The Future of the Harlem African Burial Ground

After years of research, prayer, and advocacy, an architectural design was put forth to give solidity to the ideas of love, remembrance, and community. The following images depict a holistic vision for the Harlem African Burial Ground: one that is both local and global. Local in that the project must address the needs and concerns of East Harlem residents in terms of providing affordable housing, employment opportunities, and public space. Honoring those interred and commemorating centuries of sacred history is not simply about remembering the past but about advancing the common good and building a strong community here and now.  


In furtherance of its local aspirations, the global vision for the Harlem African Burial Ground sees it as an international destination. If it is carefully conceived, the project will attract visitors from around the world and become a premier educational and cultural New York institution. These drawings represent a vision conceived by the collective work and imagination of the task force. And while this design does not represent what will ultimately be constructed on the site it does embody the ideals of what can be.



As depicted in the adjacent sketch, the proposed design consists essentially of two movements: a processional walkway providing accessibility from Second Avenue and a curving armature of open space that links the historical footprint of the Harlem African Burial Ground with both the new Harlem River Park Esplanade and the waters of the Harlem River. The slideshow below illustrates the process for the design step by step. 

The 126th Street Bus Depot as it currently stands. 



On the existing site plan, the 126th Street Bus Depot occupies the entire block. This sprawling facility, now decommissioned, is an impediment to future development and proper remembrance.


In the proposed site plan, the removal of the bus depot allows the ancillary street fronting Second Avenue to be de-mapped; thus, the block can be extended. A processional walkway, honoring both the history of the site and the names of those interred, starts along Second Avenue and culminates in the original footprint of the Harlem African Burial Ground. The site plan is comprised of two central elements: an uninterrupted sight line from Second Avenue and a connection between the original cemetery footprint and the new main entrance of the Harlem River Park Esplanade.



Descending the steps from Second Avenue, the visitor occupies a sacred space removed from the activities at ground level. Beneath the memorial bridge lies the centerpiece of this walkway, the names of the interred carved in black granite. These names flank an extraordinary light display that casts the water ripples of the pool unto the underside of the bridge, creating an ethereal quality that speaks to the undying spirit and the promise of new life.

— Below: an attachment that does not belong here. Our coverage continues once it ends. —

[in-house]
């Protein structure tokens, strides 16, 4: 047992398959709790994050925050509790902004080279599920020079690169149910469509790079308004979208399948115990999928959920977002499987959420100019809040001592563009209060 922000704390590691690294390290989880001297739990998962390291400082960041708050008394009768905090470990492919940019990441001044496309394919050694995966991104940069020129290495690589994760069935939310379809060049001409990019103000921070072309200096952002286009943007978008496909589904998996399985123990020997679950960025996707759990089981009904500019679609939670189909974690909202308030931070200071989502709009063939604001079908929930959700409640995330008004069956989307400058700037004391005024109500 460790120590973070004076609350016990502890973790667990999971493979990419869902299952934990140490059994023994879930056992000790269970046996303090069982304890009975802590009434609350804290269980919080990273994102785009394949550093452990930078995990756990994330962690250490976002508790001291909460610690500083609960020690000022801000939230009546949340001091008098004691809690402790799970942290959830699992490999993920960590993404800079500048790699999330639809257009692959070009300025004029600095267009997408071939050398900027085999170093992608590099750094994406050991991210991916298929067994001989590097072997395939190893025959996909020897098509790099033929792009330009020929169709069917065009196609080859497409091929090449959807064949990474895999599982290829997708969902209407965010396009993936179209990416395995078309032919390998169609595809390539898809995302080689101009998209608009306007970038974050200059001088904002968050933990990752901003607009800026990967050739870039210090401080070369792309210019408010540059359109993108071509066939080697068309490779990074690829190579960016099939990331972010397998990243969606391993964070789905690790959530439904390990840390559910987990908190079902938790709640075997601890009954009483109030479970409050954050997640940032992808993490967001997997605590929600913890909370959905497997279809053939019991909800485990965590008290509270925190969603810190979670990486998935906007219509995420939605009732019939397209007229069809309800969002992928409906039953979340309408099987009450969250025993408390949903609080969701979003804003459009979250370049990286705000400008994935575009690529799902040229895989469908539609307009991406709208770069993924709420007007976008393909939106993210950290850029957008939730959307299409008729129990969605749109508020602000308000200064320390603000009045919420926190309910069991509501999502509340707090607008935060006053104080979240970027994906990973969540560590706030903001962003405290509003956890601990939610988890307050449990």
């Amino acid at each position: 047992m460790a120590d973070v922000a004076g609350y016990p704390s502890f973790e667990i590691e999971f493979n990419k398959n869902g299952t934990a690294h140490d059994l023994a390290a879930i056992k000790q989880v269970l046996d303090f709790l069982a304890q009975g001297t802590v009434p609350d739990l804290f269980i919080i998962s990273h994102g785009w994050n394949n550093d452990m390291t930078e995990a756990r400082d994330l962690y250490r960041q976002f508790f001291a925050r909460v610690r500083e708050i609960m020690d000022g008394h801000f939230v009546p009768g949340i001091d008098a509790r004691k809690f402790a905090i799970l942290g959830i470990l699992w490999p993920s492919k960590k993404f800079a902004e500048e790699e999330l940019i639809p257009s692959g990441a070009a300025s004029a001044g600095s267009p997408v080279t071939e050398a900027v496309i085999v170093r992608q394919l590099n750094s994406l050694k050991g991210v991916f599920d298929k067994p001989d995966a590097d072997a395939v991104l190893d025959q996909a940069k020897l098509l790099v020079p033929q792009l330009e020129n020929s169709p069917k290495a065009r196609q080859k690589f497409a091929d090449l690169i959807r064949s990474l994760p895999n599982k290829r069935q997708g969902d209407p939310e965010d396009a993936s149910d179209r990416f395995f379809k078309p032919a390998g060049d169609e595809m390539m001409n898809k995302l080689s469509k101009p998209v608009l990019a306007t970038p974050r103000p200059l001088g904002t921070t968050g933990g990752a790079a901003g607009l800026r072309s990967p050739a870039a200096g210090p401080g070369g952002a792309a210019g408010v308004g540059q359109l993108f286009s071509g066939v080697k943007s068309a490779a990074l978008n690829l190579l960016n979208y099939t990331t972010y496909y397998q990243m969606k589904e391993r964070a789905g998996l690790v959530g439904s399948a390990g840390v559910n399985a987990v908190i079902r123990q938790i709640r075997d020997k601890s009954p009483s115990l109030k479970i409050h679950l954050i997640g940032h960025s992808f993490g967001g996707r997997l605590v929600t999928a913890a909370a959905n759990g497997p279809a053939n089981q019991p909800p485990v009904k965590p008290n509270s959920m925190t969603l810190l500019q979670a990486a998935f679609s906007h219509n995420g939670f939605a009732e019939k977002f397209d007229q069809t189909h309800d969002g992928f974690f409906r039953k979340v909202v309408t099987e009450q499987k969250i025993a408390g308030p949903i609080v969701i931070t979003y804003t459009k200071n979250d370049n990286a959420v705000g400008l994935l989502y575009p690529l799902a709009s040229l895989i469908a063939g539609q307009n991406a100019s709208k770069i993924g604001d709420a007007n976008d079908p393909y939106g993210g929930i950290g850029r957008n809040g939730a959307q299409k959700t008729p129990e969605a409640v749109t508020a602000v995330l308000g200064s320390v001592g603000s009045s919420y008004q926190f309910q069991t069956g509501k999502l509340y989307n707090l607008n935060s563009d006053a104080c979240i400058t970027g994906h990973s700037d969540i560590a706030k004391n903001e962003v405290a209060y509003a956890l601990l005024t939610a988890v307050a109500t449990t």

At night, the processional walkway becomes a place of gathering. The steps act as an informal amphitheater that 

looks upon a small stage area. In accordance with the mission of the memorial to both educate and commemorate the walkway provides the community with opportunities to hear presentations and talks by guest speakers as well as watch movies and documentaries pertinent to the site’s history and larger issues concerning the legacy of slavery and colonization. The slideshow below presents renderings of scenes from the processional walkway.



Preserving the original cemetery footprint has an important didactic function. Allowing visitors to physically inhabit this sacred space and examine its historic boundaries creates a powerful connection to the past. In addition, the footprint is a remnant of the original village of Harlem and speaks to the extent of the city’s transformation throughout the centuries. The footprint is preserved as open space for the community and is bordered by communal gardens.

At night, fiber optic cables emanating from light boxes at the periphery of the cemetery footprint create points of light intended to embody the soul of every person interred. This 

subtle display of light shows a quiet reverence for the dead. Adjacent to the outdoor space is the education & cultural center. Its continuous glass wall is comprised of intelligent glass which can change from a transparent to an opaque surface at the flick of a switch. When the glass becomes opaque images can be projected onto it to create interesting light displays as well as  announcements of current or upcoming exhibitions. 


The slideshow below presents renderings of scenes on this historical burial ground footprint.


A presentation document that contains, in addition to the above design content, both a historical and site analysis of East Harlem.